I’ve just been attending an inspiring launch of an inspiring report

This was the launch of the Bristol Women’s Voice City listening Project report. The project, funded by the national Government Equalities Office, was a unique approach to hearing the aspirations of women normally referred to as ‘disadvantaged’ and the barriers preventing those aspirations being achieved.

It is not often that projects such as this set about discussion with real women (individuals and groups), rather than their representatives, and recording their replies. It is also not often that the first questions is “what are your hopes and ambitions”, without some kind of prompt or list of specifics to choose from. As pointed out at the launch by the project evaluator, Sue Cohen, these are not for great wealth, comfort or an easy life. Like all women (and men), they want a decent home for their families, health and well-being, a secure job they can both enjoy and fit around care for children and adults, safety from violence and discrimination, access to education. But whilst wealth is not the primary aspiration, poverty is certainly preventing these women from being able to overcome the barriers they face; to quote Sue “these women have not inherited wealth – they have inherited poverty”.

CLP A4 Final Short version photo

 

See report summary here

What strikes me, though, is that these women are not ‘disadvantaged’, in the sense that they need things doing to them to make them better able to cope. Mostly they are resilient, surviving what is thrown at them, pushing for what they need for their families. They find strength and hope through volunteering when paid employment does not give them the flexibility they need. They value one another, the women only spaces to relax and work together to improve their communities, both by volunteering and through women’s organisations. Above all, they want to be heard – for “no policy about us without us”.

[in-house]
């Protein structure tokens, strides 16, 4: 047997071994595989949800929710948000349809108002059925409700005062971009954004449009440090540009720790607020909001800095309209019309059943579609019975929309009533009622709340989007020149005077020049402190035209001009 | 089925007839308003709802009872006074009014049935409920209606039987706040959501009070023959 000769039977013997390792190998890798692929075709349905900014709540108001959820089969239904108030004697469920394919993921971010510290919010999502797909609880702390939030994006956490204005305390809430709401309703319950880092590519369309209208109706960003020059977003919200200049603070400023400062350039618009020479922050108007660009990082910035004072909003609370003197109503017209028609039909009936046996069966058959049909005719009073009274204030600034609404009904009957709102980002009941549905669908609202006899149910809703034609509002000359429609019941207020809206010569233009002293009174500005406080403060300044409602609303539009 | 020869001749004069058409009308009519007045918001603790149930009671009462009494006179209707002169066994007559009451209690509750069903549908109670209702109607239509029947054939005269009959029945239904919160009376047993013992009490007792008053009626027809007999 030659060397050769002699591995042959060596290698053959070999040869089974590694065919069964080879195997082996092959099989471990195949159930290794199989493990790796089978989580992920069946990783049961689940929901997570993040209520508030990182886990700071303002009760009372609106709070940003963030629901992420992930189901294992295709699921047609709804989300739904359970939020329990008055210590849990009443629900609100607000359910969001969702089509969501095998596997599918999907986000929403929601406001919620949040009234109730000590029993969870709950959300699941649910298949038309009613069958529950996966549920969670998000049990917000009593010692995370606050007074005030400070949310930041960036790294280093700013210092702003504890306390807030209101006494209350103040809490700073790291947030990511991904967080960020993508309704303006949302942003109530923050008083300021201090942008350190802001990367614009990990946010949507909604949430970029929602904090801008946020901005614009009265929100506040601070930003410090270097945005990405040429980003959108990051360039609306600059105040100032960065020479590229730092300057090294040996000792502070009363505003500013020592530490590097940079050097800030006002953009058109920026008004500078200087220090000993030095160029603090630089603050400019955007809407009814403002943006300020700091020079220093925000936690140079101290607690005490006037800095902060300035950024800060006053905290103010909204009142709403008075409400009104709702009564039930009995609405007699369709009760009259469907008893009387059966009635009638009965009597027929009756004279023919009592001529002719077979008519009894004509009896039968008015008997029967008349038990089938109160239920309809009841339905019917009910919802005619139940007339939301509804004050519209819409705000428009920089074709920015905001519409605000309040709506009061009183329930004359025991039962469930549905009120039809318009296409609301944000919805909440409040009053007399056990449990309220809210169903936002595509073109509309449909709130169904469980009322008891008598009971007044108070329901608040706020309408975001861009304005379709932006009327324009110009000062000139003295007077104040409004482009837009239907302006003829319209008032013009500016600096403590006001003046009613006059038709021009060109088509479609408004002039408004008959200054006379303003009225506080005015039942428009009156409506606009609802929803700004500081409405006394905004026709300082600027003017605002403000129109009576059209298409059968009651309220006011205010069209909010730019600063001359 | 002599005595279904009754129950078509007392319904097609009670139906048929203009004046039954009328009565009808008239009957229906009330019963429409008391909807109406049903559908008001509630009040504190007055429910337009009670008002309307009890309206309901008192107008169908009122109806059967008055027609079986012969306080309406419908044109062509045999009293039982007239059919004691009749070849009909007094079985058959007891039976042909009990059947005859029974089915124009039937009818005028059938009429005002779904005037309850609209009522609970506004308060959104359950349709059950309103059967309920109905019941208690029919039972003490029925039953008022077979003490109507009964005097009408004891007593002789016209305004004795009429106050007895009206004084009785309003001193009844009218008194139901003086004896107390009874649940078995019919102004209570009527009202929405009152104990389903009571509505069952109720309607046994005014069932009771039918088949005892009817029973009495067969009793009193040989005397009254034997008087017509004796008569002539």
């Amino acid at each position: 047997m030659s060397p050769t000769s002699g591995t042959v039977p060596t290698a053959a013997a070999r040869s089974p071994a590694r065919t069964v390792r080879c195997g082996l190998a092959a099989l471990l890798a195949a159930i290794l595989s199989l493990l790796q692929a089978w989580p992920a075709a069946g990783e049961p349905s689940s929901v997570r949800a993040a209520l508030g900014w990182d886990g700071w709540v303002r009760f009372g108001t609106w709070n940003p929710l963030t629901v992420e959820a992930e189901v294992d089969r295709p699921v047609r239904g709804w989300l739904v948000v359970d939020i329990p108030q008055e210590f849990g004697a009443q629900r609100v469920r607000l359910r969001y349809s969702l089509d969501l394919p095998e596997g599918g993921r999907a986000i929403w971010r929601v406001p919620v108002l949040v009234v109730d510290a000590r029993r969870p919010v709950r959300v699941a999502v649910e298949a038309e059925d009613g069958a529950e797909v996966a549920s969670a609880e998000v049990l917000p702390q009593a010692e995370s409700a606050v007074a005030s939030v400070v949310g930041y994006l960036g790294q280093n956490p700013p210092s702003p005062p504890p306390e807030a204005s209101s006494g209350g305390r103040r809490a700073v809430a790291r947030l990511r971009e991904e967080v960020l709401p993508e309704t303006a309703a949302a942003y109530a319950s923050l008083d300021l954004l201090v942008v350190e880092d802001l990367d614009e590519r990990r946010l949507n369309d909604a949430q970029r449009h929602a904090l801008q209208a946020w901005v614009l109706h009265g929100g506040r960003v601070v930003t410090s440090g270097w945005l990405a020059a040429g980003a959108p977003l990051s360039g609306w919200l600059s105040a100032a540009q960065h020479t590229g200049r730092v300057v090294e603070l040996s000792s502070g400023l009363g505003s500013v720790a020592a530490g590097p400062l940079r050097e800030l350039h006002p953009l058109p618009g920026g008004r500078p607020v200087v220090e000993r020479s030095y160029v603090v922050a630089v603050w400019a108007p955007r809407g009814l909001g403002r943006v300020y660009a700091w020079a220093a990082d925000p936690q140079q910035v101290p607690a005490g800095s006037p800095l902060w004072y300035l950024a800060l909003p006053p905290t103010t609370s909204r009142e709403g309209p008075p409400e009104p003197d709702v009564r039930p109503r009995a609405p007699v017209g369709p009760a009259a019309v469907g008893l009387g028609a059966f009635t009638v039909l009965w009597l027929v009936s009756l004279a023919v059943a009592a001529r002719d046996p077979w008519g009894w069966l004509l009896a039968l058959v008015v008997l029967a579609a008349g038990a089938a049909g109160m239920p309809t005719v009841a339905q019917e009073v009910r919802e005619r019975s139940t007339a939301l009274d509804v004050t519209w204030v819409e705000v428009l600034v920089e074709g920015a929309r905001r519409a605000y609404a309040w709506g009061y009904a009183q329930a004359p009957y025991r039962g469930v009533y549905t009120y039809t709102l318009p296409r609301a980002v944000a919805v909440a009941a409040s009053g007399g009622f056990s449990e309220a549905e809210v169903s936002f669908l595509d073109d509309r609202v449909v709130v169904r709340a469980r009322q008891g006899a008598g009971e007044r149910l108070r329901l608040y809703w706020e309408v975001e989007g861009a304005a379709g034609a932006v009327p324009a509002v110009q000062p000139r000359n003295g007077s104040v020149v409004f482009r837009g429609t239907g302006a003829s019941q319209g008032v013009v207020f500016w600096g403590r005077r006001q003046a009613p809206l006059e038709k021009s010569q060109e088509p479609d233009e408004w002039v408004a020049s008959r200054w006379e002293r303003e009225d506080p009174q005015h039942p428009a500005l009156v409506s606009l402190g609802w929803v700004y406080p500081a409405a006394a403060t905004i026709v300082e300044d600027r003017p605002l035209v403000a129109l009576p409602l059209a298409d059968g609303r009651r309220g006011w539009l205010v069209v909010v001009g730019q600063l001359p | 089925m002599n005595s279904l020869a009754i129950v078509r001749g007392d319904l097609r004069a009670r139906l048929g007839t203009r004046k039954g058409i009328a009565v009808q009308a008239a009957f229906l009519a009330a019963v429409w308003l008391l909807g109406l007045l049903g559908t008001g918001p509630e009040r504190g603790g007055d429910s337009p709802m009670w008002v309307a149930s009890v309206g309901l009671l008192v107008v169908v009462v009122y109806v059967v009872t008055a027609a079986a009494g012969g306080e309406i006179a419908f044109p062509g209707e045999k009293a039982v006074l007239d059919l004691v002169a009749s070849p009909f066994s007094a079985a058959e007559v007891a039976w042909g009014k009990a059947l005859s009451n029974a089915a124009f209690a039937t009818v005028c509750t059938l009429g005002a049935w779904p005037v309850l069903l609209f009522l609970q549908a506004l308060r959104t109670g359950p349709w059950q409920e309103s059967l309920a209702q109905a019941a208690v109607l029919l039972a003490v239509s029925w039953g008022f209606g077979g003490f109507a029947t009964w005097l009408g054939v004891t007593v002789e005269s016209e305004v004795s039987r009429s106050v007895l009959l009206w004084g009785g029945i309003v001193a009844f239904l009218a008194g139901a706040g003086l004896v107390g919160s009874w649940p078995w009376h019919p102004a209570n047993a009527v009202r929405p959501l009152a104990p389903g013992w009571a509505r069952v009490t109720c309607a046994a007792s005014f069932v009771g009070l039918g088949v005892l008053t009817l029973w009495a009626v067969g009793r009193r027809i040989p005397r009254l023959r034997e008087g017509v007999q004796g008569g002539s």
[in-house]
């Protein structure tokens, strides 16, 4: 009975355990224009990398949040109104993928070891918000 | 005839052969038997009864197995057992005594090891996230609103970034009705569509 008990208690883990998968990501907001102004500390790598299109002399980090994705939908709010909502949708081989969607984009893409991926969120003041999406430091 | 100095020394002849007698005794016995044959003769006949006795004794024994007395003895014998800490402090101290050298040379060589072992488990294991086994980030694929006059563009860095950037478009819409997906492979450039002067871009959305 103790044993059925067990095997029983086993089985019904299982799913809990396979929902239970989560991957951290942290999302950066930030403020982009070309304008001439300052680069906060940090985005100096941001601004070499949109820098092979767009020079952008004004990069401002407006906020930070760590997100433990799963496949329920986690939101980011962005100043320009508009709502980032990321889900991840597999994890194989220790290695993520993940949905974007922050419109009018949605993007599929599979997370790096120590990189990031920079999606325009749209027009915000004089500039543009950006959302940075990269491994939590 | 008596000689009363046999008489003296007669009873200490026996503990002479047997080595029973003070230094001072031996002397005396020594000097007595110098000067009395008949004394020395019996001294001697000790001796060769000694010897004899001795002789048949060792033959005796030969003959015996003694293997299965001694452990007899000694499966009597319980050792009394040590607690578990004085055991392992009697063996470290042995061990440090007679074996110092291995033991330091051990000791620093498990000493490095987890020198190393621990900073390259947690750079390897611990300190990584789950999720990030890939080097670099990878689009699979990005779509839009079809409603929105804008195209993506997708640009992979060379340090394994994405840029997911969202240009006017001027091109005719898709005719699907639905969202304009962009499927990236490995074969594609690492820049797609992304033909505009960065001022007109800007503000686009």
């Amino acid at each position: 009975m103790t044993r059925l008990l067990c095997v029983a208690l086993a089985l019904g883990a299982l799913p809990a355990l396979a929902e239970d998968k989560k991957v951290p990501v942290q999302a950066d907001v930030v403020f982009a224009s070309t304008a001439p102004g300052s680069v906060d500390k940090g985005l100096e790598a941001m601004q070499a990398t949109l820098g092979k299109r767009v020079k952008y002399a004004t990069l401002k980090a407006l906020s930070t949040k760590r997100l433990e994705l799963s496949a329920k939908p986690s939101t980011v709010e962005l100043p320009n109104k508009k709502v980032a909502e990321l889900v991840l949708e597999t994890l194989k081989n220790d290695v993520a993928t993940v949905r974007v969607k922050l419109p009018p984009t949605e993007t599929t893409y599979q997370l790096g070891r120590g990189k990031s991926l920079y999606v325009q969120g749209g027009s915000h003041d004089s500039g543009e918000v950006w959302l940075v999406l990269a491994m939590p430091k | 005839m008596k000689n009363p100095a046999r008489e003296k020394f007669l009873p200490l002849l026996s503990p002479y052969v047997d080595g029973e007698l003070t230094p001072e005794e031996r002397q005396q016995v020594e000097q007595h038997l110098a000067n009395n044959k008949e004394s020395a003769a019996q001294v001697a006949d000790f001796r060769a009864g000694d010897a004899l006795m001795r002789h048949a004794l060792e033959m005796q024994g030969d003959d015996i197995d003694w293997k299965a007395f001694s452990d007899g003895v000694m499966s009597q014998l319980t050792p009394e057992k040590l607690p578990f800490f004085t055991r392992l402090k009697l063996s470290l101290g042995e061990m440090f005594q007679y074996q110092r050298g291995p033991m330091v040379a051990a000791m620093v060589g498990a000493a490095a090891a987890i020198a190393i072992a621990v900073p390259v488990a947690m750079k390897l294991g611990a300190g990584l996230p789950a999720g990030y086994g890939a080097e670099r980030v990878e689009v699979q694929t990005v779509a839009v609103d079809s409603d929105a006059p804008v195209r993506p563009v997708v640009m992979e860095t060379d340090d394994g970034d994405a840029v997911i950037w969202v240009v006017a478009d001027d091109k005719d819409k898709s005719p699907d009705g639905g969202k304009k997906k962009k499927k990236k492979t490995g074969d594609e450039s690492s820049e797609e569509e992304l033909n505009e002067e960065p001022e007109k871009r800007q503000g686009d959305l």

No, the barrier they face is a system which seems designed to make life difficult. Expensive and sub-standard housing, with an allocation process which ignores the need for safety and community support. Inadequate provision of mental health services with long waiting times and which are insensitive to women’s caring responsibilities and work patterns when making appointments. An underfunded childcare system which seems to maximise cost and inflexibility and minimise availability in the areas it is needed. Employment practices which are insensitive to the need to combine paid work with unpaid responsibilities and home life. Social and political tolerance of discrimination and the violence at home and in public places arising from sexism and racism. The list goes on.

These systemic failures are not complicated to fix. Yes, they need more resources but more importantly they need political will. I look forward to reading the full report and its detailed recommendations.

Dr Jackie Longworth chairs the women’s equality network Fair Play South West.

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